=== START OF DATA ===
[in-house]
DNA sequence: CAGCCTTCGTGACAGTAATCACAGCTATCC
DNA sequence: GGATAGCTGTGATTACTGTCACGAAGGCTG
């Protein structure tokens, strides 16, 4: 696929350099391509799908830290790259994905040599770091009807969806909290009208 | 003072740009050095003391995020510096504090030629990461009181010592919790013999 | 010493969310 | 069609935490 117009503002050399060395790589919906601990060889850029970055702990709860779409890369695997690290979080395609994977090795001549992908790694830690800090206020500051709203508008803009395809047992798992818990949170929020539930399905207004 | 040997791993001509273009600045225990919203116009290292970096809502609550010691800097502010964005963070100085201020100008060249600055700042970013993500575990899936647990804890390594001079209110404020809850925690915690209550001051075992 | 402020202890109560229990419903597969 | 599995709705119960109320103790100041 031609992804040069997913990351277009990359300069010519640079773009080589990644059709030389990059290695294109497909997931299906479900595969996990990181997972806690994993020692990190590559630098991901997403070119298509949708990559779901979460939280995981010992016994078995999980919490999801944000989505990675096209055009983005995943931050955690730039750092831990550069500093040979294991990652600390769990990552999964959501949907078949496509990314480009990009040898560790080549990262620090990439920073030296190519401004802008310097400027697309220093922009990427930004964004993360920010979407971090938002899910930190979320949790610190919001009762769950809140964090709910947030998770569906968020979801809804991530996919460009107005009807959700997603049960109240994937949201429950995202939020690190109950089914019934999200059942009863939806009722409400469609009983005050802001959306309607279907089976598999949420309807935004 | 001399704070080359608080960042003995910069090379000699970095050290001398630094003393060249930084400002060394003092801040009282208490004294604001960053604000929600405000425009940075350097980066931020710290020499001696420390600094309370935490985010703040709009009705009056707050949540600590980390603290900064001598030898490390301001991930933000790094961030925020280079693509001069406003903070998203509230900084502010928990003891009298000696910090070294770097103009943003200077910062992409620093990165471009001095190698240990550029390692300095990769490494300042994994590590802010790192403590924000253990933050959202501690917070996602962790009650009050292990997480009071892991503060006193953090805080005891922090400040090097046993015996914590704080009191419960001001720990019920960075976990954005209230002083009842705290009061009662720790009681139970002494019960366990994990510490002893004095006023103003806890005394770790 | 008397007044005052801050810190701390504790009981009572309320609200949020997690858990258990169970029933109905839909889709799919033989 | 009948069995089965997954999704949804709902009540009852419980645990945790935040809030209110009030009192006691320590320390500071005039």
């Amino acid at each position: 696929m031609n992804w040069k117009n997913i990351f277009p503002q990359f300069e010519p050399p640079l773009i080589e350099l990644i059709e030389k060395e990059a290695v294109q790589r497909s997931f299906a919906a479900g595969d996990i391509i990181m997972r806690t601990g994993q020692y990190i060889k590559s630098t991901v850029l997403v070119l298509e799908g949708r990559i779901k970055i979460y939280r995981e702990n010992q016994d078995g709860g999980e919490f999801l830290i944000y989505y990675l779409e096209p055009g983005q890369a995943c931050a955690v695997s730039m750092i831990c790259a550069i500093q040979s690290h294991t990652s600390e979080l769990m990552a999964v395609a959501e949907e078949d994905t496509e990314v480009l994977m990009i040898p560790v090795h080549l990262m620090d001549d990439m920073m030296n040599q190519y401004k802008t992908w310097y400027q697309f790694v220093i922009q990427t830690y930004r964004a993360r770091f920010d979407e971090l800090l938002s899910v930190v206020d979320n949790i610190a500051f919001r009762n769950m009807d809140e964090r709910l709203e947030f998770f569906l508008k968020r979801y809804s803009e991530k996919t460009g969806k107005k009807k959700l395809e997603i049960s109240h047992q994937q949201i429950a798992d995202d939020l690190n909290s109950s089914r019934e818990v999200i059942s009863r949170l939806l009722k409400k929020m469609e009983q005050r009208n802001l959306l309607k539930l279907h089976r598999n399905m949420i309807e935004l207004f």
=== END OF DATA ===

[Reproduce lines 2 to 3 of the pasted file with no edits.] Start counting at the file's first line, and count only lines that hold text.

DNA sequence: CAGCCTTCGTGACAGTAATCACAGCTATCC
DNA sequence: GGATAGCTGTGATTACTGTCACGAAGGCTG